The fault may be. Steck ( 1971: 367) considers 1. 174). Bedford (1995: 74. Beuken (1967:185-89) sees the section as containing the following forms: v. Hillers 1964: 28-29.2-11 has been variously categorized. Floyd (2000: 273) views it as a prophetic disputation. especially in prophetic and deuteronomistic literature. motivated by a desire to avoid offending their deity. 11. 2001: 72) sees the people's fault as essentially 'cultic'. 5-6. Spruch/Ent­ faltung. and not evidence of a lack of covenant faithfulness. or worse. on the use of ΠΤΠ ΏΰΤ\ ['this people'] in 1. He affirms that their motivation for doing so was not 'moral turpitude' (p. Wolff [1988: 33] speaks of the futility curses as 'proofs of guilt'). 7-8. 1995: 287) could be seen by Haggai (or his editor) as merely cultic violations. Tollington 1993: 189-94). however. Kessler 2002: 153-57.2). Petersen 1985: 50.2 (2002) Form Criticism The form of Hag. Such form-critical considerations all imply that the prophetic address here is one of reproach (cf. w . cf. On the hermeneutical strategy of linking temple reconstruction and covenant. He concludes (p. Mahnwort. 7. dereliction of duty. 9. 1. v. May 1968.7 Bedford (2001: 170-77) maintains that the community had rejected a call to rebuild issued sometime around the emergence of Darius I and the return of Zerubbabel.246 Journal for the Study of the Old Testament 27. It suffices to note at this point that the invocation of Deuteronomistic futility curses and the use of prophetic forms of reproach and judgment seems to be an odd way to respond to a timorous people. cf. See infra on the use of Deuteronomistic motifs in Haggai. at the very least. Auftrag and Heilswort.6 imply that the people are in some way guilty before Yahweh. willful rejection of a known moral obligation (thus Chary 1969:19. 6-11 (Beuken 1967: 189-97. w . v. to see how 'neglect of the temple' and 'willful disobedience to the pro­ phetical call to rebuild' (Bedford's words.2-8 to be a Diskussionswort followed by a promise. © The Continuum Publishing Group Ltd 2002. Critical to the argument of the section is the presence of the 'futility curse' form in w . One would rather expect some form 6. Such forms of reproach. 10. Eingreifen Gottes. 4. A similar designation is main­ tained by Wolff(1988: 33-34). 173) but stemmed from 'excellent ideological rea­ sons' (p. Disputationswort. 177): Since the rebuilding of a shrine which an angry deity had consigned to destruction could not be undertaken without clear evidence that such work had divine sanction. Hag 1:2 can be interpreted as reflecting the Judeans' perception that the dissipation of Yahweh's anger was not yet evident nor was his return hitherto known to be imminent. v. I fail. Scheltwort. . especially given the clear links between Haggai and the Deuteronomistic tradition (Mason 1977).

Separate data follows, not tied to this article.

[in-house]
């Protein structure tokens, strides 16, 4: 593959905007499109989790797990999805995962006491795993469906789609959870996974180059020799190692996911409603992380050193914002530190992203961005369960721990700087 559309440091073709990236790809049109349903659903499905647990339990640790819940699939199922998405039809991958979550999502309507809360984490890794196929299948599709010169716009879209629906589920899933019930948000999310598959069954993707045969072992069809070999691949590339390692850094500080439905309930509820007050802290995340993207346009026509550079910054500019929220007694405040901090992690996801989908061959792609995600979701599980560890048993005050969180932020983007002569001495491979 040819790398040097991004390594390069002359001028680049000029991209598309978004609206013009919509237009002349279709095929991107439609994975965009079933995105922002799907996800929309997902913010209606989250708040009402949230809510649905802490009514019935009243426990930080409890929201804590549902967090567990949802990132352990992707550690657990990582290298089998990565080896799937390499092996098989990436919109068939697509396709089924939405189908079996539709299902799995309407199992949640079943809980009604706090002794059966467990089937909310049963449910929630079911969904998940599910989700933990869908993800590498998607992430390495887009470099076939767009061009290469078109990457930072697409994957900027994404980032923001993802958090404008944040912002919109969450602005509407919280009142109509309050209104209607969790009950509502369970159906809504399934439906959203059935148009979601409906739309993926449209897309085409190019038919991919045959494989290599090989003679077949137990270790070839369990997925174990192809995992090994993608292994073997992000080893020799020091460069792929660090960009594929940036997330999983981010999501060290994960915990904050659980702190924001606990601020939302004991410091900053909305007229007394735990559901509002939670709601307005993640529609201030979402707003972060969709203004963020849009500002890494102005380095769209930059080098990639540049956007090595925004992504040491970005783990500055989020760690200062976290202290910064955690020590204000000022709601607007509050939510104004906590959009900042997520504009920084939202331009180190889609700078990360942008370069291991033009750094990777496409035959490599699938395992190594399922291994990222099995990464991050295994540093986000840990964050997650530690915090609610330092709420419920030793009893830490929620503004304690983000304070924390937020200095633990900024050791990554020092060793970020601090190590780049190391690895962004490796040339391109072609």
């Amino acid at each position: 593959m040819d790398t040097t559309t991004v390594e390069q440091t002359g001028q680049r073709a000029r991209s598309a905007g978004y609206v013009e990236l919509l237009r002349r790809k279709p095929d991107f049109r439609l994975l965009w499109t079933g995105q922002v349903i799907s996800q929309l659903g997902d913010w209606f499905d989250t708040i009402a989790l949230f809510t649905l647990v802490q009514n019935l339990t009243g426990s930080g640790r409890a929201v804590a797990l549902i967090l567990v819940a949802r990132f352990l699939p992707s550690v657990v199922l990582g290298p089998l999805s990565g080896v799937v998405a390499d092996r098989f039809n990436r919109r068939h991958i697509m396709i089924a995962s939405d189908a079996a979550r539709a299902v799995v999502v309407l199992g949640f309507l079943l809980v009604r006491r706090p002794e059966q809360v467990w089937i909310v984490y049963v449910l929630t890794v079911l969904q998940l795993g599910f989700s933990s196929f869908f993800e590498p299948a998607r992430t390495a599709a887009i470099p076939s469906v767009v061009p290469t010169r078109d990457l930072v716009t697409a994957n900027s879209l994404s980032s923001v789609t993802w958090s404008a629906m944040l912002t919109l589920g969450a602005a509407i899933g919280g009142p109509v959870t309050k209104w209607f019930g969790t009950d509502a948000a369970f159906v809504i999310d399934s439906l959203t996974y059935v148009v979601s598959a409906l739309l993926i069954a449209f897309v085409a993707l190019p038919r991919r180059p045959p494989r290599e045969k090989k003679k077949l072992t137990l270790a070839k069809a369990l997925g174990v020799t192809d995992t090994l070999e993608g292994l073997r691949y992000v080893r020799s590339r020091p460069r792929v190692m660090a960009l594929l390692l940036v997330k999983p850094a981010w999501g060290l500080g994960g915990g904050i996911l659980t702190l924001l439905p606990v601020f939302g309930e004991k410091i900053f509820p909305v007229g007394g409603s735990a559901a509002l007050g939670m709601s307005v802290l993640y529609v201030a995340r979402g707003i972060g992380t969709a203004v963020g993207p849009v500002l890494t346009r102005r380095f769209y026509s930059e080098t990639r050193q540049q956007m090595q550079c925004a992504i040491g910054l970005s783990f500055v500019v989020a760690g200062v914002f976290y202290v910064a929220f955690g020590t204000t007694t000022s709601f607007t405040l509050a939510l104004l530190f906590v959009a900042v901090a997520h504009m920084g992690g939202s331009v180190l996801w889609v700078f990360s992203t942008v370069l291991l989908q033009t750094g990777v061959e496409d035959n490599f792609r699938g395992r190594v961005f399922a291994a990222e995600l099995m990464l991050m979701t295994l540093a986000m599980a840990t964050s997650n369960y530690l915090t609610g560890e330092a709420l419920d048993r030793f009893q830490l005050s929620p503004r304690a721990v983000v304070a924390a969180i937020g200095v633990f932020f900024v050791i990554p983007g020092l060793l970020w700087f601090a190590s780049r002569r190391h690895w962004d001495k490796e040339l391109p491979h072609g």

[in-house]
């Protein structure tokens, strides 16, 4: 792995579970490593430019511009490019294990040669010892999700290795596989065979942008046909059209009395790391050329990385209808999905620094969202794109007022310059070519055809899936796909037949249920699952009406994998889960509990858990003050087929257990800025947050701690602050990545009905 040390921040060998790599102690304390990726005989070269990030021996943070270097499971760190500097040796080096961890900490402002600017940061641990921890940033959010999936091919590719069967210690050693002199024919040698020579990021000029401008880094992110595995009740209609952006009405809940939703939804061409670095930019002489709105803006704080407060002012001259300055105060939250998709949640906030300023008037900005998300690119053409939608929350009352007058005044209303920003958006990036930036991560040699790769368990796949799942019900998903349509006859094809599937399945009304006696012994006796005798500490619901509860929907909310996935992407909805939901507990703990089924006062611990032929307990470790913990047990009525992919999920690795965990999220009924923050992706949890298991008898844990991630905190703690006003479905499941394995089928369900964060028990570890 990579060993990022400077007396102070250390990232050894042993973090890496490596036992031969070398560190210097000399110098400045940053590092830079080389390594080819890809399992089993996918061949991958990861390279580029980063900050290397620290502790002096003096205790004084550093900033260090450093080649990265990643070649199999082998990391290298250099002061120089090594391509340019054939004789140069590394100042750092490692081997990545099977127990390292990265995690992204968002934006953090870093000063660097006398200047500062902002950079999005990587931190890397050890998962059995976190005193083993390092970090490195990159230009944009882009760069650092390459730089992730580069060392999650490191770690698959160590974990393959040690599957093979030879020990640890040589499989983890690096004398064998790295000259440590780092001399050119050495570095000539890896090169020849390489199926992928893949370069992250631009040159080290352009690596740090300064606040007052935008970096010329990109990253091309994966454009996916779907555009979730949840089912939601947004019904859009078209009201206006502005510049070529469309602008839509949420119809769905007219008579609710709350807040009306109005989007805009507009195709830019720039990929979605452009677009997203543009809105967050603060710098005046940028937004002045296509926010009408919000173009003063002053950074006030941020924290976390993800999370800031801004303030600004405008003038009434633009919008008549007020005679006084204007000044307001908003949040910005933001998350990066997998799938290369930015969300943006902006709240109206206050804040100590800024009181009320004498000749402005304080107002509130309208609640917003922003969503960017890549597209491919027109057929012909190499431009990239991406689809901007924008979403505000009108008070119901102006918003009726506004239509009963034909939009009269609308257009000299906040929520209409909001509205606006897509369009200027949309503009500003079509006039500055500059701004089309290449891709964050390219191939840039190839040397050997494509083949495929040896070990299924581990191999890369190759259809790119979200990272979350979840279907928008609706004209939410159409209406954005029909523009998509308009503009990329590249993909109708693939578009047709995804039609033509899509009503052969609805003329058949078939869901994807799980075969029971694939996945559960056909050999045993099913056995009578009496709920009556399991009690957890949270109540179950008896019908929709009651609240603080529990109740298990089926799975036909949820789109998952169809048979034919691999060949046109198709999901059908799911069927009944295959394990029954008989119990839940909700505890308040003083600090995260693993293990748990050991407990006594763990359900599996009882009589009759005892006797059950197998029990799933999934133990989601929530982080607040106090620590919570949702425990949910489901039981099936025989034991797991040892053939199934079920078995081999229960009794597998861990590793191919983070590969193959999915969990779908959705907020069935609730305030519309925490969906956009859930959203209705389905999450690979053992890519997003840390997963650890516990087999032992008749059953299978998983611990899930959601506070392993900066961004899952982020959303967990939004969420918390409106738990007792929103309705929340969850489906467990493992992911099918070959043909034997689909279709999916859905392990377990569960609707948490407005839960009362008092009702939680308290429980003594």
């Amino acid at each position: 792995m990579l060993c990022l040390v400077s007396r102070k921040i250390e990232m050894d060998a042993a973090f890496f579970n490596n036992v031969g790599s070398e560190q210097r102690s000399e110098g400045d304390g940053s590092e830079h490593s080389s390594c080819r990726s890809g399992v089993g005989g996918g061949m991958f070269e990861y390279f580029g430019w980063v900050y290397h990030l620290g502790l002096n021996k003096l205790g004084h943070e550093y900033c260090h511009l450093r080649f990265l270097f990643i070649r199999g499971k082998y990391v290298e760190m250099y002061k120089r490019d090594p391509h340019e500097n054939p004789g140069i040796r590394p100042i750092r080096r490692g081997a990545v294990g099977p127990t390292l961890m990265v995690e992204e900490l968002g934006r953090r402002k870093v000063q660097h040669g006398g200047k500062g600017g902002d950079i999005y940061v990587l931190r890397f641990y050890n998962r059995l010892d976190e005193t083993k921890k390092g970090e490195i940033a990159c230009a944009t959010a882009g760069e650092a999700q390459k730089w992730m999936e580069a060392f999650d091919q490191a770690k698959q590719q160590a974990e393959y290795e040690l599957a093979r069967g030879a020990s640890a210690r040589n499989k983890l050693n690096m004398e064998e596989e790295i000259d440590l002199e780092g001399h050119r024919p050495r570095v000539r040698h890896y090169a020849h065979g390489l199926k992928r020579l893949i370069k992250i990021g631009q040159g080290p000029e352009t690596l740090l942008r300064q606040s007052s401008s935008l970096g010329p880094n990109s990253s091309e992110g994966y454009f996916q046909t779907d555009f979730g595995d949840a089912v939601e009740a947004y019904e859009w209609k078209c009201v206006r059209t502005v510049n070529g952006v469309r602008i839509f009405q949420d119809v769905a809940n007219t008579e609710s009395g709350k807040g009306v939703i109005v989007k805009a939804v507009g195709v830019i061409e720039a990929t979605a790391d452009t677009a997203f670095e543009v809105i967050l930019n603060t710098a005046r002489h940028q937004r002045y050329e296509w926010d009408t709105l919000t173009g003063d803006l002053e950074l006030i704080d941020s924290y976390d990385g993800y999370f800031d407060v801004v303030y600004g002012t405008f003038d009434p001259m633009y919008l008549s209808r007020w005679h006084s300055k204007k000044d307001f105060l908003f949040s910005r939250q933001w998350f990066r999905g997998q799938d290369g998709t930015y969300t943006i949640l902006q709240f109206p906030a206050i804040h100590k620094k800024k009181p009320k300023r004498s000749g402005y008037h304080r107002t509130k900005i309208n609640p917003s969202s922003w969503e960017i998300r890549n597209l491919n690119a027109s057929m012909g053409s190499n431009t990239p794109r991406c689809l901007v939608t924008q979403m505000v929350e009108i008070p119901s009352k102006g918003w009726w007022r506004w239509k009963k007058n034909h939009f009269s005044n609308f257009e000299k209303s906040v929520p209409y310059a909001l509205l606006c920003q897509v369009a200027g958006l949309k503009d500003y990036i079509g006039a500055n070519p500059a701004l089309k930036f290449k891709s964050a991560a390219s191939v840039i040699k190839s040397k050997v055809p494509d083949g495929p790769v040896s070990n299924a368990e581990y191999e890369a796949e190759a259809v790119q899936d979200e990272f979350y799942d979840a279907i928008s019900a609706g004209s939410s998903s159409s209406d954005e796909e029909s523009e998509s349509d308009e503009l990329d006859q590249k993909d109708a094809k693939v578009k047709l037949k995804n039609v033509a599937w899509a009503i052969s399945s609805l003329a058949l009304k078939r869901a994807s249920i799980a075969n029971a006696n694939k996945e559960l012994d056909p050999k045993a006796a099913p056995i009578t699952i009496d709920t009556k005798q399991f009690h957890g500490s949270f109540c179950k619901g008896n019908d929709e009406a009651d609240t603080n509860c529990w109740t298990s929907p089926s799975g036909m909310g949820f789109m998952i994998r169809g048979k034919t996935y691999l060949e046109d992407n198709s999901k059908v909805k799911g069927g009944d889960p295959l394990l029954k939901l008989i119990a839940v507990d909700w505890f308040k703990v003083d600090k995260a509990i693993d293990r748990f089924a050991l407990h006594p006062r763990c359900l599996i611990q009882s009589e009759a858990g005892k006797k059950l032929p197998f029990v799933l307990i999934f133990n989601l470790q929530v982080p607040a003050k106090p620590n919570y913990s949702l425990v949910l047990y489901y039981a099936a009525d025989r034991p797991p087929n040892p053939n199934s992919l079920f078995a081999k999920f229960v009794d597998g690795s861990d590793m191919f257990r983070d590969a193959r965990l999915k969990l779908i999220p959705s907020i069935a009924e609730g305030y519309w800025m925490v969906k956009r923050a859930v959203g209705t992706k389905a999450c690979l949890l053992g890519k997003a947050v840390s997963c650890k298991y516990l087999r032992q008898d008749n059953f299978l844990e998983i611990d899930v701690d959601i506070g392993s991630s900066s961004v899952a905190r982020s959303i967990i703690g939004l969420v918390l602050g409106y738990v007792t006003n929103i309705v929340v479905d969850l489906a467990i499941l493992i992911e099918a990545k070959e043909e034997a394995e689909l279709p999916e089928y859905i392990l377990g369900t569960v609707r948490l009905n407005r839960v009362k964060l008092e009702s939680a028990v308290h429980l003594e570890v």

A variety of contextual factors favours this latter nuance. In v. It is perfectly true that ΠΙ7 may at times refer to an epoch or a moment designated by Yahweh for a particular purpose (Ps. the people are declaring that the time appears to them to be inappropriate for the task of temple reconstruction. cf. 4. 1. 4 uses Π17 in a way that is identical to that which I am proposing in v. Syntactical and Contextual Considerations If. 3. Prov. In both cases the meaning is simply 'time suitable for'. A far more likely option is the well-attested use of Π17 as denoting 'an appropri­ ate or suitable time' for a given activity (Job 22. Haggai asks the people. 27. 'Is it an appropriate time for you to live in panelled houses while this house is desolate?' Con­ sequently.23. in v.27. The idea of an 'appropriate' or 'suitable' time is well rooted in sapiential literature (von Rad 1972:138-43). cf. 46. . Third. Isa. 4 the term Π Χ ? carries the notion of a judgment relative to the appropriateness of a given activity. such a nuance seems ill-suited to the context here. I do not see why Bedford (2001: 177) affirms that seeing a prophetic reproach in w . First. BDB. the forms used in the prophetic invective correspond well to the rejection of a clear obligation for reasons of personal comfort. 102. Taken in this sense. as Bedford suggests. 1.16.12-13. similar to Isa. When ΠΙ? is used in 8. Amsler 1988: 22).21. 60. Lexical. 15. as noted above. 2 it is an affirmation. Thus in v. Second.12-17 and 8.KESSLER Building the Second Temple 247 of an oracle of comfort or reassurance. 2-11 means attributing a different nuance to Hi? in w . Using a good dose of irony. 4 an ironic re­ statement. 2 and 4. Joel 2. Eccl. the people's objection is to be viewed as theologi­ cal in nature. 40. Tadmor 1999).14 [Eng. v.5-6. 2a and 4 use Πΰ in the sense of an appropriate time for 8 a given activity. Haggai's response to the people's convictions does not consist of any theological or chronological arguments (as Bedford [2001:286] notes.21 -27. However.2a must be understood as denoting the 'divinely appointed time' for temple reconstruction (so Bedford 2001: 173-78. © The Continuum Publishing Group Ltd 2002. Jer. 31. Π Χ 7 in 1. 7.1 -15 as a response to some volitional direction on the people's part which is at variance from the will of Yahweh and inimi­ cal to covenant faithfulness. 1 and 2c).22. 8.1 -2. 2a). or Zech. v. In v.17.211. for example. Haggai ironically reformulates the people's perspective and uses ΠΙ? followed by an infini­ tive construct (as occurs in v. 50. Wolff 1988:41) as would be expected if the basis of the opposition was a lack of knowledge of Yahweh's will. ΠΙ?. Thus form-critical issues favour viewing Hag.7. THAT: 377. 2a. both vv. 13].